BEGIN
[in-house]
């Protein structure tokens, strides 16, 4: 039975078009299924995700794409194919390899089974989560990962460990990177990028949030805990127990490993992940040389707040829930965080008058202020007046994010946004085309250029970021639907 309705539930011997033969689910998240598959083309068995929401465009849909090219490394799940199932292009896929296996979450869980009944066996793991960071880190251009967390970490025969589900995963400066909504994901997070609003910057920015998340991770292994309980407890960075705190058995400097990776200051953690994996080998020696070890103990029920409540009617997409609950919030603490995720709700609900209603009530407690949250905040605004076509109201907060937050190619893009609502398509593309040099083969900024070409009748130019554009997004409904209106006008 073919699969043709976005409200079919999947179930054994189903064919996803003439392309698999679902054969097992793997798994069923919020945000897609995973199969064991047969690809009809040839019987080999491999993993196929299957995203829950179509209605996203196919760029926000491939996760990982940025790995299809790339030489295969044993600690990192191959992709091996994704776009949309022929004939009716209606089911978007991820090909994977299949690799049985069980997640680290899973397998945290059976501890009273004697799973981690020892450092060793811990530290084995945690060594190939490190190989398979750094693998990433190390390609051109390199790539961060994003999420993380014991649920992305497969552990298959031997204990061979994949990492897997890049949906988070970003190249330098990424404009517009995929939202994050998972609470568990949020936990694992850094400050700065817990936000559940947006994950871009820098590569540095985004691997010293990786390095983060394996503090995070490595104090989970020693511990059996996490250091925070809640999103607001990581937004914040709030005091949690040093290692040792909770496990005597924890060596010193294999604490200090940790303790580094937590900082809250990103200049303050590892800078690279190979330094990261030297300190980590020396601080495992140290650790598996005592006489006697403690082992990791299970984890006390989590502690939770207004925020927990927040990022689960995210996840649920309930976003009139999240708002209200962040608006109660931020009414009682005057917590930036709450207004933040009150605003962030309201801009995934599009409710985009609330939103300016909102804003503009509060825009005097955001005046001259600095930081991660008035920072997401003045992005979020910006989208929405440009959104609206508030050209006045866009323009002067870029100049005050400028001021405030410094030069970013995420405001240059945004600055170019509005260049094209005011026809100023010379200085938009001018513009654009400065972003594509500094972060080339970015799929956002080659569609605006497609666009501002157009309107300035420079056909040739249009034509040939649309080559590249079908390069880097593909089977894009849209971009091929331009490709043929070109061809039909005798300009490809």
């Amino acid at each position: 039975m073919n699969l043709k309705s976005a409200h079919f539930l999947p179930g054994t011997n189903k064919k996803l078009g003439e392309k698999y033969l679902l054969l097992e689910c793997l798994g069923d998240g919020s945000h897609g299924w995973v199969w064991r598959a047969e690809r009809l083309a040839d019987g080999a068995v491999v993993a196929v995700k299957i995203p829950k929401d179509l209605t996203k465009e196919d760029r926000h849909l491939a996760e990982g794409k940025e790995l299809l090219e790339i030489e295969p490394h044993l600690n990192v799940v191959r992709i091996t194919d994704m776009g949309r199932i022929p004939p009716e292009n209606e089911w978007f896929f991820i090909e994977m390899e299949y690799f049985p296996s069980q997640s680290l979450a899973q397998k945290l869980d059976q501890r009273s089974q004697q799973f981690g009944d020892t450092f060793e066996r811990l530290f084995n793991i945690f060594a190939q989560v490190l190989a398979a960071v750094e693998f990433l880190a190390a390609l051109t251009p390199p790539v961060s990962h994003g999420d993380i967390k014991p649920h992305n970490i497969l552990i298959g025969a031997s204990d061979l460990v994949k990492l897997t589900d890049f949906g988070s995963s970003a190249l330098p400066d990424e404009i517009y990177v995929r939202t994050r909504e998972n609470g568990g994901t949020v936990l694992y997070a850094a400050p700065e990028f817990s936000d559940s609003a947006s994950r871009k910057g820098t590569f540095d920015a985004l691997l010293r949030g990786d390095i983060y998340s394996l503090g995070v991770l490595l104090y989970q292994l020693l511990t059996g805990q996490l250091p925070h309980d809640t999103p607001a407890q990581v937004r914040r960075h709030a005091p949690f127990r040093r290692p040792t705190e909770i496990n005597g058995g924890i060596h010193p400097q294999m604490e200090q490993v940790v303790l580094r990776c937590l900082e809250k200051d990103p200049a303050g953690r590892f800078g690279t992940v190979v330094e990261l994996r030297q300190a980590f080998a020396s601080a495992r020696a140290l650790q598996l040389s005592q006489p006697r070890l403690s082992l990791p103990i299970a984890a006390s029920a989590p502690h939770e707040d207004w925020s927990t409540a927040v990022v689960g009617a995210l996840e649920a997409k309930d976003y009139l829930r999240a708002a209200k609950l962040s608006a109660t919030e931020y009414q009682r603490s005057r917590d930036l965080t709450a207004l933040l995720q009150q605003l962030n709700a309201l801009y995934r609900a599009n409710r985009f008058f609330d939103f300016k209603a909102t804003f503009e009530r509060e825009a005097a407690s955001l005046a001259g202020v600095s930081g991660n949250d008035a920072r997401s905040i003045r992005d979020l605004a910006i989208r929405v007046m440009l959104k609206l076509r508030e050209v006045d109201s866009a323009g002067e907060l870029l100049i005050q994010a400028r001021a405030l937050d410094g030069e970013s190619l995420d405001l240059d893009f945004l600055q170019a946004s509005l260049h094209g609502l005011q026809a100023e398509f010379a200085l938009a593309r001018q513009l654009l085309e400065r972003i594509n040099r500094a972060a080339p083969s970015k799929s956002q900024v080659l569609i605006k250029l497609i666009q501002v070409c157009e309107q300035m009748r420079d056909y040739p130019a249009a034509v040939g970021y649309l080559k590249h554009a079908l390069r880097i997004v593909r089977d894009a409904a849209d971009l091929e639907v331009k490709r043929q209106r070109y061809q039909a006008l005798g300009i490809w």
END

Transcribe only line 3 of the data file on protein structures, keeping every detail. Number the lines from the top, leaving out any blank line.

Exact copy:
């Amino acid at each position: 039975m073919n699969l043709k309705s976005a409200h079919f539930l999947p179930g054994t011997n189903k064919k996803l078009g003439e392309k698999y033969l679902l054969l097992e689910c793997l798994g069923d998240g919020s945000h897609g299924w995973v199969w064991r598959a047969e690809r009809l083309a040839d019987g080999a068995v491999v993993a196929v995700k299957i995203p829950k929401d179509l209605t996203k465009e196919d760029r926000h849909l491939a996760e990982g794409k940025e790995l299809l090219e790339i030489e295969p490394h044993l600690n990192v799940v191959r992709i091996t194919d994704m776009g949309r199932i022929p004939p009716e292009n209606e089911w978007f896929f991820i090909e994977m390899e299949y690799f049985p296996s069980q997640s680290l979450a899973q397998k945290l869980d059976q501890r009273s089974q004697q799973f981690g009944d020892t450092f060793e066996r811990l530290f084995n793991i945690f060594a190939q989560v490190l190989a398979a960071v750094e693998f990433l880190a190390a390609l051109t251009p390199p790539v961060s990962h994003g999420d993380i967390k014991p649920h992305n970490i497969l552990i298959g025969a031997s204990d061979l460990v994949k990492l897997t589900d890049f949906g988070s995963s970003a190249l330098p400066d990424e404009i517009y990177v995929r939202t994050r909504e998972n609470g568990g994901t949020v936990l694992y997070a850094a400050p700065e990028f817990s936000d559940s609003a947006s994950r871009k910057g820098t590569f540095d920015a985004l691997l010293r949030g990786d390095i983060y998340s394996l503090g995070v991770l490595l104090y989970q292994l020693l511990t059996g805990q996490l250091p925070h309980d809640t999103p607001a407890q990581v937004r914040r960075h709030a005091p949690f127990r040093r290692p040792t705190e909770i496990n005597g058995g924890i060596h010193p400097q294999m604490e200090q490993v940790v303790l580094r990776c937590l900082e809250k200051d990103p200049a303050g953690r590892f800078g690279t992940v190979v330094e990261l994996r030297q300190a980590f080998a020396s601080a495992r020696a140290l650790q598996l040389s005592q006489p006697r070890l403690s082992l990791p103990i299970a984890a006390s029920a989590p502690h939770e707040d207004w925020s927990t409540a927040v990022v689960g009617a995210l996840e649920a997409k309930d976003y009139l829930r999240a708002a209200k609950l962040s608006a109660t919030e931020y009414q009682r603490s005057r917590d930036l965080t709450a207004l933040l995720q009150q605003l962030n709700a309201l801009y995934r609900a599009n409710r985009f008058f609330d939103f300016k209603a909102t804003f503009e009530r509060e825009a005097a407690s955001l005046a001259g202020v600095s930081g991660n949250d008035a920072r997401s905040i003045r992005d979020l605004a910006i989208r929405v007046m440009l959104k609206l076509r508030e050209v006045d109201s866009a323009g002067e907060l870029l100049i005050q994010a400028r001021a405030l937050d410094g030069e970013s190619l995420d405001l240059d893009f945004l600055q170019a946004s509005l260049h094209g609502l005011q026809a100023e398509f010379a200085l938009a593309r001018q513009l654009l085309e400065r972003i594509n040099r500094a972060a080339p083969s970015k799929s956002q900024v080659l569609i605006k250029l497609i666009q501002v070409c157009e309107q300035m009748r420079d056909y040739p130019a249009a034509v040939g970021y649309l080559k590249h554009a079908l390069r880097i997004v593909r089977d894009a409904a849209d971009l091929e639907v331009k490709r043929q209106r070109y061809q039909a006008l005798g300009i490809w």